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Frosty weather makes flowers fearful

by webdev

May 14, 2013

Frosty weather makes flowers fearful

It might be May, but for many regions around the nation, fluctuating temperatures have people's heads spinning. One minute people are wearing shorts having fun in the sun, and the next, they're bundled up in there winter's best. The Chicago Daily Herald reports there are certain precautions people who have planted flowers or received flowering plants for Mother's Day should take to ensure the blooms survive the sporadic weather patterns. 

Hanging plants
According to Kris Bachtell, vice president of collections and facilities at the Morton Arboretum in the Chicago suburb of Lisle, the best way to keep hanging plants safe and free from frost damage is to take them in if a frost warning is in place. Simply moving them into a mud room or any other area will ensure they stay frost-free. 

However, it's just as crucial to bring the plants back outside in the morning to ensure they get plenty of natural sun, which will help them grow. 

Planted veggies 

On the same note, if you were one of the impatient people around the nation who opted to start their veggie or flowering garden before memorial day, protecting your seedlings takes a bit more work. 

Bachtell suggests people who have planted anything, but specifically tomatoes and peppers, cover their plants with tents made out of bed sheets. This step will help ensure the warmth from the ground protects the plants as the temperatures drop overnight. Remembering to remove the makeshift tents in the morning is an equally important step as covering them on cold nights.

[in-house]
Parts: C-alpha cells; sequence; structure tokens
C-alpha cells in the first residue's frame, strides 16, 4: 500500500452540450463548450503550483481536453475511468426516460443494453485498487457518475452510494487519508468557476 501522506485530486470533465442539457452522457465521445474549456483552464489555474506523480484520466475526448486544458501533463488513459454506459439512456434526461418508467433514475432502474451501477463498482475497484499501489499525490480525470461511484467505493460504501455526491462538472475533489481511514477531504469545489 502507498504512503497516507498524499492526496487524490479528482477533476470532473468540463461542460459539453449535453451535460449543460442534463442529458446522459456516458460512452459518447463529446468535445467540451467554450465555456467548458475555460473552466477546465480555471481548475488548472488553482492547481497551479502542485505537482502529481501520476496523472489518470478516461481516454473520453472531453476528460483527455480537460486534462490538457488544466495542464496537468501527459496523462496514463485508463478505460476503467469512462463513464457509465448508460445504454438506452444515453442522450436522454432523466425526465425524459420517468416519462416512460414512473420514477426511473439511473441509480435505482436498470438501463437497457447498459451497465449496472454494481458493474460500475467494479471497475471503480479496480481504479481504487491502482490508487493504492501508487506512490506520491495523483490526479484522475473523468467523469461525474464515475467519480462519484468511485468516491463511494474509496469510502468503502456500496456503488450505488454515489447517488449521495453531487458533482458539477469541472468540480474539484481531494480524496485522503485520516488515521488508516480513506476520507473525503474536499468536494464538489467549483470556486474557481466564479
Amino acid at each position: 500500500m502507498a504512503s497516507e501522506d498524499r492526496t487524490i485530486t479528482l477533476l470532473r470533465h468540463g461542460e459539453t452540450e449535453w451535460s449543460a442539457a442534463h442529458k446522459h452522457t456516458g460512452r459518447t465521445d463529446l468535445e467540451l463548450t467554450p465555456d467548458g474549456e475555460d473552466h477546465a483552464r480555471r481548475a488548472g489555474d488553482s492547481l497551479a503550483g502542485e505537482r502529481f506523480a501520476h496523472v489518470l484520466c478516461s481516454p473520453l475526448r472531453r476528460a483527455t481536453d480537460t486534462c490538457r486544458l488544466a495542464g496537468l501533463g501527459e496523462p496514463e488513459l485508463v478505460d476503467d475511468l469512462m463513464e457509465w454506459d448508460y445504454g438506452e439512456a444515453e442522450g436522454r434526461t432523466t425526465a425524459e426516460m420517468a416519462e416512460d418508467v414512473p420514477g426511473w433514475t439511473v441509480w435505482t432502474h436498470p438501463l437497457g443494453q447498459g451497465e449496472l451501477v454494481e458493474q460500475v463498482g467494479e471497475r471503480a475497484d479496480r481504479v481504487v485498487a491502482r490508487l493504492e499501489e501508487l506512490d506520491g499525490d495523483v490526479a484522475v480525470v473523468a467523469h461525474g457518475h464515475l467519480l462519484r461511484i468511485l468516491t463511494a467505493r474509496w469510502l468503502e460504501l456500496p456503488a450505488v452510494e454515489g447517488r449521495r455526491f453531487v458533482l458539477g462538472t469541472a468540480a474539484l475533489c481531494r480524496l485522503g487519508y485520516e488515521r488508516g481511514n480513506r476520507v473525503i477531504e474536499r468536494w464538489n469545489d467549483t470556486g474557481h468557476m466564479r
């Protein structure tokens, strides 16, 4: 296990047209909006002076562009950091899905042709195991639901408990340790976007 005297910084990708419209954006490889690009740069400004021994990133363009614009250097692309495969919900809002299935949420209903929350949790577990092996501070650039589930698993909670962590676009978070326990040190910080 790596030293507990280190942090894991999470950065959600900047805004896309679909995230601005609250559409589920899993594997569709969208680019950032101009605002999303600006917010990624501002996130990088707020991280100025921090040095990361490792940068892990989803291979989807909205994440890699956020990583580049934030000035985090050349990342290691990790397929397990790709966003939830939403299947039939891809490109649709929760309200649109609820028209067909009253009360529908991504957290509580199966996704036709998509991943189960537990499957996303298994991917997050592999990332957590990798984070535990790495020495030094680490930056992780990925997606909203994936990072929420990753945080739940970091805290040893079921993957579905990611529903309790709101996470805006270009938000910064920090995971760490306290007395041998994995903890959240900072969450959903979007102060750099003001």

"You've got to take those structures off so the plants don't get too hot," Bachtell told the news outlet. "These are stressfully odd times. Plants have to be extra hearty here."

Opt to plant hearty blooms

Gardeners worried about what blossoms are safe to start planting, might want to consider investing in tulips and daffodils since these are two of the most resilient flowers on the market, Steve Zwiep, parks department supervisor for the city of Holland, Michigan, told The Huffington Post. 

Zwiep is certainly an expert on the matter - the town he works in runs an annual Tulip Time Festival - and he's witnessed the blooms flourish even after being covered by inches of snow. He added that tulips are in most danger during the budding period, after that they're easier to maintain, even if a sudden frost occurs. 

Photo credit:StarTribune.com
Star Tribune tulips in frost

This article is brought to you and published by Teleflora.





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